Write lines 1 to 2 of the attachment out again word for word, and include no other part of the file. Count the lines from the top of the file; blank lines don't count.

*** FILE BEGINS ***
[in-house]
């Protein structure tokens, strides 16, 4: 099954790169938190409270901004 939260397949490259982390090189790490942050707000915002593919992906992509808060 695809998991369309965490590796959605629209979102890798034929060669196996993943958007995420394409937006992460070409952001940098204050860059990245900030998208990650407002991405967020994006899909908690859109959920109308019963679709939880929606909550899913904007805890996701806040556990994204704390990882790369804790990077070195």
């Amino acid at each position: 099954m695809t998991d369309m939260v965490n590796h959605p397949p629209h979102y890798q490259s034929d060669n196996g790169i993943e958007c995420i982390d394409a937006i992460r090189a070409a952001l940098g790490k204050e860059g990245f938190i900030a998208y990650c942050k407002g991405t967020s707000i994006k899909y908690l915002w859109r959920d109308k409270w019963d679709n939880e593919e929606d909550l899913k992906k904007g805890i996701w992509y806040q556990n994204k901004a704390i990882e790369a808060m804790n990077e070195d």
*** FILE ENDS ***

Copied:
[in-house]
């Protein structure tokens, strides 16, 4: 099954790169938190409270901004 939260397949490259982390090189790490942050707000915002593919992906992509808060 695809998991369309965490590796959605629209979102890798034929060669196996993943958007995420394409937006992460070409952001940098204050860059990245900030998208990650407002991405967020994006899909908690859109959920109308019963679709939880929606909550899913904007805890996701806040556990994204704390990882790369804790990077070195």